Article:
You won’t be surprised that our beloved area is the namesake of one of the greatest monarchs of our fair nation, Queen Victoria. But did you know that she was born in 1819 and this year marks the bi-centenary of her birth? To celebrate, we thought we’d guide you through a trip to Victoria, inspired by Victoria.
Queen Victoria was the first reigning monarch to use a train, and along with her family, they were seen travelling via this great technological advancement on an unprecedented scale, convenient with Victoria Station’s innumerable transport links. Hop off the train, and explore one of London’s best areas.
Born in Kensington Palace on 24 May 1819 and growing up in Victoria, she ascended the throne in 1837 at the tender age of 18 when King William IV died. She moved into Buckingham Palace and transformed what was a quiet home into what it is today, a working royal residence.
Described as vivacious and kind hearted with an artistic streak and love of painting and drawing. Together with her husband, Prince Albert, Queen Victoria organised the Great Exhibition of 1851. She collated art, science, modern trade and industry examples, from all over the world to contribute to this show of information and opulence, later to become the Victoria & Albert Museum. Start your day by honouring Queen Victoria’s creativity with a visit to Queen Victoria’s Palace exhibition at Buckingham Palace where you can catch a glimpse of Queen Victoria’s regal style, on until 29 September.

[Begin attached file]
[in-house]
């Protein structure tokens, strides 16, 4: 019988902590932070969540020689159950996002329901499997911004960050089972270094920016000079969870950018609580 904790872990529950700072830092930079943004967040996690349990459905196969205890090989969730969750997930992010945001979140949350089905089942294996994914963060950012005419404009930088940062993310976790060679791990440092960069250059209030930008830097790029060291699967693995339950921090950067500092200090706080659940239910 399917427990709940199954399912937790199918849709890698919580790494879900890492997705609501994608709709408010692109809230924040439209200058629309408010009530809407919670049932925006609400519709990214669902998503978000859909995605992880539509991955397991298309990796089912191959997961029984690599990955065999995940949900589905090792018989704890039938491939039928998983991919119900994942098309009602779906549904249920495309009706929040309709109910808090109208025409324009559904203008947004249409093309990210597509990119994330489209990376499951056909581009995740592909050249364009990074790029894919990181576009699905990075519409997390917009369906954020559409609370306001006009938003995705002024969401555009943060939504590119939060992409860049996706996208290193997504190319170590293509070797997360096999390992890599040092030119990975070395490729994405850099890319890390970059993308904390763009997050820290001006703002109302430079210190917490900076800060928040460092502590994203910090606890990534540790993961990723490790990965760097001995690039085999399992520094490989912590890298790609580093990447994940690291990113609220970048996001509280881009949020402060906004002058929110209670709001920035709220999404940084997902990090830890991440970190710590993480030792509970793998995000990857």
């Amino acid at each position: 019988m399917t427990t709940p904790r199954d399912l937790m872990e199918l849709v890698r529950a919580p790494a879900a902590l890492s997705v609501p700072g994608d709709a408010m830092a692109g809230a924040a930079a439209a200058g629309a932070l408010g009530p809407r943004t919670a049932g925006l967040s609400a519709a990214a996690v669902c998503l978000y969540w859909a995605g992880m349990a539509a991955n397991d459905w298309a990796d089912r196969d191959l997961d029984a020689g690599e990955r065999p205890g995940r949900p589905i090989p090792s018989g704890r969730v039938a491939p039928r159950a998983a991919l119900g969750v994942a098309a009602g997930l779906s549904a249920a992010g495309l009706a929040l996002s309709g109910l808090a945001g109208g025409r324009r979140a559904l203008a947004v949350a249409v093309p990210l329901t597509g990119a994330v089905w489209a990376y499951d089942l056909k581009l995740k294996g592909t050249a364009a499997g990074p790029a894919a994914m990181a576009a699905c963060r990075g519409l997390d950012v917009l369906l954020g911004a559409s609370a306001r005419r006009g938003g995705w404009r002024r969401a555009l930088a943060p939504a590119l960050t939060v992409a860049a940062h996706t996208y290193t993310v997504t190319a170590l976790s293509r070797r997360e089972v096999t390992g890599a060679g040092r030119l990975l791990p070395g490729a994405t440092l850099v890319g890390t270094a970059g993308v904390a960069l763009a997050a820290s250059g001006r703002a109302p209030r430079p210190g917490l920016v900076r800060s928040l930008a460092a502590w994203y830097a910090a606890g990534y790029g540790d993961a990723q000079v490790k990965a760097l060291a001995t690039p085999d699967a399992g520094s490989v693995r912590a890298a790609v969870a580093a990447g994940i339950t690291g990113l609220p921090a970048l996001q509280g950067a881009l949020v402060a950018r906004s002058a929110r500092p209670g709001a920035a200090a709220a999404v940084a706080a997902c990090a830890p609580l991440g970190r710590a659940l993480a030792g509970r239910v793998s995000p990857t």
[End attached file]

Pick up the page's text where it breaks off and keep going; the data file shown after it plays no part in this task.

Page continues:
After a visit to Buckingham Palace, why not spend some quality time with your family like Queen Victoria used to do and head to Quilon for some Indian cuisine, a royal favourite, or take a stroll to Market Hall Victoria where there are 11 kitchens, three bars, a coffee shop, a roof terrace, and delicious ice cream from Soft Serve Society for the kids!
In 1861, Prince Albert passed away at the age of 42. Victoria and Albert were said to be a couple who were truly in love, and she sank into a deep depression when she lost her confidante and trusted adviser in life and state affairs. She spent the rest of her life wearing black as a sign of her constant mourning of his premature death.
Her constant state of bereavement led her to become secluded, living a very private life. She attended the State Opening of Parliament in person in 1866 and 1867, the same year that the pub, The Albert, was named in tribute to the Prince. In the 1800’s, tax was considerably less in Victoria than in Westminster, and so it was here that the MPs used to rush to during a break to enjoy a cold drink.
The Queen strongly supported peace, persuading her ministers to resist entering into wars, and sending letters to other leaders to do the same. Just outside of Victoria Station you can find Little Ben, Big Ben’s distant relative. An emblem of peace between the nations of Britain and France, Little Ben always displays British Summer Time so that he spends half the year showing French time and the remainder, British time.
Queen Victoria died at the age of 82 in 1901. Leaving behind an incredible legacy and empire, she was fundamental in shaping London, and some of the best areas within it.Back to our news Top